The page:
The Meditative Process

June 11th, 2010  ·  posted in Development by Yuval

This is the third part in a series on meditation.  Yuval is a long-time practitioner of meditation as well as the owner of

human mind The goal of meditation is to control your thoughts by clearing your mind, or to reach what we call the meditative state of mind.  There are many ways of obtaining this state of mind, but all of the methods have one thing in common: attaining a single mind.

The human mind is a “highway” of thoughts and emotions, whether it is thoughts about the future, past or present.  It may be worries, thoughts of calmness – any type of good or bad thoughts.  However the thoughts materialize, they drift and change often.

A great metaphor for the situation inside the human mind is clouds in the sky. Imagine the clear blue sky as our conscience. We become aware of anything which passes through the sky.  The clouds in the sky represent our thoughts – some big, some small, some black, some white.

The meditative process begins here. Our goal is to rid our mind of its thoughts – or to clear the sky from clouds.  To make this happen, every meditative process we know passes through one important stage:

Attaining single mind

Icon Focus-250x166 In order to attain single mind, we need to clear our mind.  The single mind is the one thing that all meditative practices have in common, but how we achieve single mind is where the different techniques branch out.  These different techniques include:

  • release concentration
  • concentrate
  • focus on one thought
  • focus on one thing

Focusing in on a single thing/thought is the best way to start learning meditation. Here are some ideas of the different things you can focus on:

  1. a sensation
  2. a sound
  3. something we see or a vision
  4. a thought
  5. an emotion
  6. breathing in general or breathing to certain area
  7. a mantra

There are many more things that you can focus on, but this list will give you a good place to start.  Whichever the method, it must be something simple.  Try some different techniques to see what works for you.

Entering empty mind

ClearBlueSky-250x187 Most practices try moving beyond the single mind into the next phase: empty mind. For some practices the single mind is sufficient, but more advanced practitioners will generally try to achieve an empty state of mind. The empty mind is a state without any thought – the sky becomes cloudless and we become conscious and fully aware. At this state we (our minds) are not aware of space and time. This is not a situation we decide or try to be in, but rather our mind slips into it. It is very hard to reach this stage from our everyday life’s routine without passing through the single mind phase first. Eventually, with enough practice, we are able to enter the empty mind stage.  We exit this state when we finish meditating, and when we return there is really no way to understand where we’ve been.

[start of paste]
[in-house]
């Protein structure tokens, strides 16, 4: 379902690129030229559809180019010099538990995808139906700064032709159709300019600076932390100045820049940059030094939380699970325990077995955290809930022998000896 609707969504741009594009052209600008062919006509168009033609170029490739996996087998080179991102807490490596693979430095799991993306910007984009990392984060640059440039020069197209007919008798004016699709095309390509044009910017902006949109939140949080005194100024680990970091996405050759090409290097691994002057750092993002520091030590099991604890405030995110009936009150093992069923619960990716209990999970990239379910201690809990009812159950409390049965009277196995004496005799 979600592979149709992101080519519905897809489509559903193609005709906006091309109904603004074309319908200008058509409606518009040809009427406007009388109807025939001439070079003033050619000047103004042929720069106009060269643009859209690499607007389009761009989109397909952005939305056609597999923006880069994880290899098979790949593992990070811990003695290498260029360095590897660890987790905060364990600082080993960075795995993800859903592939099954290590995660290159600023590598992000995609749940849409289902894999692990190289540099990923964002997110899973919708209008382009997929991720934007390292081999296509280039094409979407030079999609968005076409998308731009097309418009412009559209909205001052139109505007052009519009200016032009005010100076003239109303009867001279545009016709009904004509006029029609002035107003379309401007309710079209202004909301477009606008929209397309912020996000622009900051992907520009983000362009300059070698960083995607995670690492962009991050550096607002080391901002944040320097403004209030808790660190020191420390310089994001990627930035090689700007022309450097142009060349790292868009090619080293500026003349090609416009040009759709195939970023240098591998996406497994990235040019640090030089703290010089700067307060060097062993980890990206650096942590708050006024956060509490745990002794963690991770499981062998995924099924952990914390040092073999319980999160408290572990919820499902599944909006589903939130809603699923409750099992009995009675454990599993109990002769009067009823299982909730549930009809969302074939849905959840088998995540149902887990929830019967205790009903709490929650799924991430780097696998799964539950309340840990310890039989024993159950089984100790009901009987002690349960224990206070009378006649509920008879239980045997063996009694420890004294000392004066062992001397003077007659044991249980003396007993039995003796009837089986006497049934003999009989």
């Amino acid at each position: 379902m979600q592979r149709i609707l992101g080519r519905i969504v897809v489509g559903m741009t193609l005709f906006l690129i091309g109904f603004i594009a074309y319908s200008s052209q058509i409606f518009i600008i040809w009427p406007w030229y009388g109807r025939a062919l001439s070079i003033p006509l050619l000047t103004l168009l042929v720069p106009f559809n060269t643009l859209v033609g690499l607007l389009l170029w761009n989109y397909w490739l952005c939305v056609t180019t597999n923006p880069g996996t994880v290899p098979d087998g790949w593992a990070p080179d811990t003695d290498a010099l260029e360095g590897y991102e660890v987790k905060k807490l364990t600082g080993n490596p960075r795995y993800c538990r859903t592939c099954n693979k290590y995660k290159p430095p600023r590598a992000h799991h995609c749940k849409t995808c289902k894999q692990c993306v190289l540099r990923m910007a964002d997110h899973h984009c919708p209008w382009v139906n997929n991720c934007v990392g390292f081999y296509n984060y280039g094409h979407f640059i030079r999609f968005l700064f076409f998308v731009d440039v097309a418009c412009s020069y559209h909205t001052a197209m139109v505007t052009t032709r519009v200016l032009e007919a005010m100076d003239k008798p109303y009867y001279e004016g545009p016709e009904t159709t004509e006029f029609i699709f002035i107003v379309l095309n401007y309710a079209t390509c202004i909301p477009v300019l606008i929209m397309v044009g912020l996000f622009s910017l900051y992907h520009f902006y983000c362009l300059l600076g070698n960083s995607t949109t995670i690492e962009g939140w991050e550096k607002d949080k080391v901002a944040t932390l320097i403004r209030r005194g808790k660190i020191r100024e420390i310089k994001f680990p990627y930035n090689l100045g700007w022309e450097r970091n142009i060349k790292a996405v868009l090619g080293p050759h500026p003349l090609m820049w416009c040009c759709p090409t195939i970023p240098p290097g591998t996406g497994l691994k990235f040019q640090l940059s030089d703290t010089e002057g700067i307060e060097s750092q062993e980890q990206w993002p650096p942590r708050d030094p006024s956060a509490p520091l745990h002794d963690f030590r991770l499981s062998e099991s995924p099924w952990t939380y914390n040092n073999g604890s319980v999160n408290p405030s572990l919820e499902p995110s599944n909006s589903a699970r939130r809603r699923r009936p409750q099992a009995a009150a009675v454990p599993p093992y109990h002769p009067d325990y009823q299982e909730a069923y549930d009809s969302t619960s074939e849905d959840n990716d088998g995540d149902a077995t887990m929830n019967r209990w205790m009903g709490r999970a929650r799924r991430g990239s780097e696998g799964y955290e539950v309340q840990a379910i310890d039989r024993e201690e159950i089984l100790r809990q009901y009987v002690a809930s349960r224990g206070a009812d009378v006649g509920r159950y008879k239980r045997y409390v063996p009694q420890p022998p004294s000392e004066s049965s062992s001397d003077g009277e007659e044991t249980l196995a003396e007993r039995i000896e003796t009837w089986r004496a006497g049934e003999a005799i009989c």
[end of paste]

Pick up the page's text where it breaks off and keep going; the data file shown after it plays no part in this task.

This post is the third part in a four-part series on meditation.  The next post will address some of the realities of meditation and the meditative process.

Part one: Meditation
Part two: Meditation as a Tool

Part three: The Meditative Process
Part four: Meditation in Real Terms


  1. My tool is nature. Pure, balanced, calm and perfect. When i am ready to meditate and clear my mind and focus on something in nature. It could be a feeling.. like the breeze of the wind or the warmth of the sun. It could also be through sight, like a beautiful, dramatic backdrop, or the glowing leaves above me. The sound of birds chirping or a stream and even the smell of pine. Whatever it is, it is a perfect way for me to feel relaxed and at ease because I know there is nothing more wonderful and inspiring than nature.

    I breathe in the sensation and allow it to enter into my being, and breathe out my stress and worries, knowing that my next breath in, of nature will heal my brain’s insecurities….

    Comment by Kim — June 14, 2010 @ 7:51 pm

  2. It was a very interesting post thanks for writing it!

    Comment by motocikl — June 15, 2010 @ 2:58 am

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